When I was a kid, Spinosaurus was one of my favorite dinosaurs. There was something so wonderfully odd about a massive predator with a sail on its back, but the trouble was that no one had a good idea what this animal looked like.
Spinosaurs have been known to paleontologists since 1820. The trouble was that the first remains ever found—two teeth discovered in England—were not very informative, and were originally interpreted as making up part of a crocodile's smile.
It was not until about one hundred years later, in 1915, that the German paleontologist Ernst Stromer described and named Spinosaurus itself from bones found in the Cretaceous rock of Egypt. It was clearly a massive animal, comparable in size to Tyrannosaurus, but the skeleton Stromer found was very fragmentary. All he had were parts of the sail, ribs, tail and lower jaw. Even worse, these fossils were destroyed during WWII when Allied bombers attacked Munich. Stromer's scientific descriptions survived, but no other remains of Spinosaurus had been found. Thus paleo-artists were faced with a conundrum: the strange nature of Spinosaurus made it quite popular, but there was no way to know what the whole animal looked like. In many cases—such as a John Sibbick restoration I recall from my childhood— Spinosaurus was restored as a creature similar to Allosaurus with a sail on top.
The discovery of a related dinosaur in 1986 would help solve the mystery. In that year paleontologists Alan Charig and Angela Milner described the partial skeleton of a predatory dinosaur with a large claws on its forelimbs and an elongated, crocodile-like snout they called Baryonyx. (It is probable that the teeth found in the 19th century belong to this dinosaur.) It was a dinosaurian predator unlike almost every other, except one—details of its teeth and lower jaw corresponded to the long-last remains of Spinosaurus. Further discoveries, such as Irritator (named in 1996) and Suchomimus (named in 1998), strengthened this connection, and it was confirmed by new discoveries of partial Spinosaurus skulls and jaws over the past 15 years. Rather than being an oddball, Spinosaurus was the first-recognized member of a group of crocodile-snouted dinosaurs.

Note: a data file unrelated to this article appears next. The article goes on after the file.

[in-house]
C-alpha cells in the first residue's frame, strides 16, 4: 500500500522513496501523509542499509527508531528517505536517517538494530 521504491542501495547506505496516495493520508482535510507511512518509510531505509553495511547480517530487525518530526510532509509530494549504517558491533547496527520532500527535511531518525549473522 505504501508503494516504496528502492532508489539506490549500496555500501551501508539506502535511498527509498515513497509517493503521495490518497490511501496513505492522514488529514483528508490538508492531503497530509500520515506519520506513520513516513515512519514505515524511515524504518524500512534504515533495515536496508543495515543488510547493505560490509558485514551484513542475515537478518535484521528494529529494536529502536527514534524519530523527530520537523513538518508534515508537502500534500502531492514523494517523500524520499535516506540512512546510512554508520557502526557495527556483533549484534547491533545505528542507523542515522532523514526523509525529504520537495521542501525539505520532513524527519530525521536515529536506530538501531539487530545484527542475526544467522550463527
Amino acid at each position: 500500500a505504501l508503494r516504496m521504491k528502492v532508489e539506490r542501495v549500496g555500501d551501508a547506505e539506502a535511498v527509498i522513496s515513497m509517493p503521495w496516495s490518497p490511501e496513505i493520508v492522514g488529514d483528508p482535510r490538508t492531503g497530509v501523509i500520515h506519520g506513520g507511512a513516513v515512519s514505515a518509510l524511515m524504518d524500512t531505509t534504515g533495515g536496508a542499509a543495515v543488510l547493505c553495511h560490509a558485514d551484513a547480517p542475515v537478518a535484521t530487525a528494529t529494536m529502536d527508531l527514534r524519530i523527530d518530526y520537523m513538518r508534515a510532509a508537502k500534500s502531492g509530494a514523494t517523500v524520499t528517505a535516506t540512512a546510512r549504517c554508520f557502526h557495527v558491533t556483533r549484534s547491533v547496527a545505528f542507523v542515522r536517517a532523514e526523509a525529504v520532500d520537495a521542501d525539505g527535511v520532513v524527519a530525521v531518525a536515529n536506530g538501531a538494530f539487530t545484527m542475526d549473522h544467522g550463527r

Paleontologist Tor Bertin has just reviewed our present knowledge of this group of dinosaurs in PalArch's Journal of Vertebrate Paleontology. Despite what we have come to know about them in the past few decades, they are still mysterious, rare dinosaurs.
As is presently understood, the spinosaurs can be split into two subgroups: the Spinosaurinae ( Spinosaurus and Irritator) and the Baryonychinae ( Baryonyx and Suchomimus ). (There were most certainly others, but many spinosaur remains are so fragmentary that it is difficult to tell whether they belong to a distinct species or one already known.) The differences between them are subtle. The baryonychines, for example, have a greater number of teeth in their jaws, as well as having larger teeth in the front of the jaw and teeth that are a little more blade-like. There were other slight differences in the skull, as well, but since teeth are the most commonly discovered parts of spinosaurs, they are the most useful parts of the skeleton for making comparisons among spinosaurs from different places.
That brings us to an interesting hypothesis of Bertin's. Spinosaurs have been found in Europe, Africa, Asia, South America and, according to a presentation at this year's Society of Vertebrate Paleontology conference, Australia. They were wide-ranging dinosaurs that existed from the Late Jurassic through the Late Cretaceous. Given how widely they were distributed over space and time, Bertin proposes that spinosaurs might have been present in North America, too.
Bertin bases his case on a collection of spinosaur teeth recently found in the Late Cretaceous rock of China. During this time a land connection allowed the dispersal of dinosaurs from Asia to North America, resulting in a sweeping correspondence between the Late Cretaceous dinosaurs on both continents. Given this consistency, it is certainly possible that spinosaurs also crossed over into western North America, although definitive proof that they did so has not yet been recognized. Paleontologists working in North America should keep a watchful eye out for spinosaurs, Bertin suggests, especially since many spinosaur teeth have been mistaken for those of crocodiles in the past!
Frustratingly, the dearth of good spinosaur skeletons has made it very difficult to study the group. There is good evidence, from gut contents and from bones with teeth embedded in them, that spinosaurs fed on fish, pterosaurs and young dinosaurs, but the mechanics of their jaws and the range of prey they could have tackled require further study. (Likewise, even though Spinosaurus was restored with long arms in Jurassic Park III, no one has yet found a Spinosaurus arm bone. We don't know whether it had relatively small and short arms like other large predatory dinosaurs or whether it retained the strong, relatively large arms seen in its relatives like Baryonyx.) In general it appears that the spinosaurs were fish-eaters that hunted near the water's edge and snapped up whatever other prey they could catch, but, outside of this general statement, we still have much to learn about the lives of these strange dinosaurs.
(Also, congratulations to paleo-artists Brian Engh, Matt van Rooijen and Scott Harman, all of whom contributed wonderful illustrations to the paper.)
Bertin, Tor. (2010). A Catalogue of Material and Review of the Spinosauridae. PalArch's Journal of Vertebrate Paleontology, 7 (4), 1-39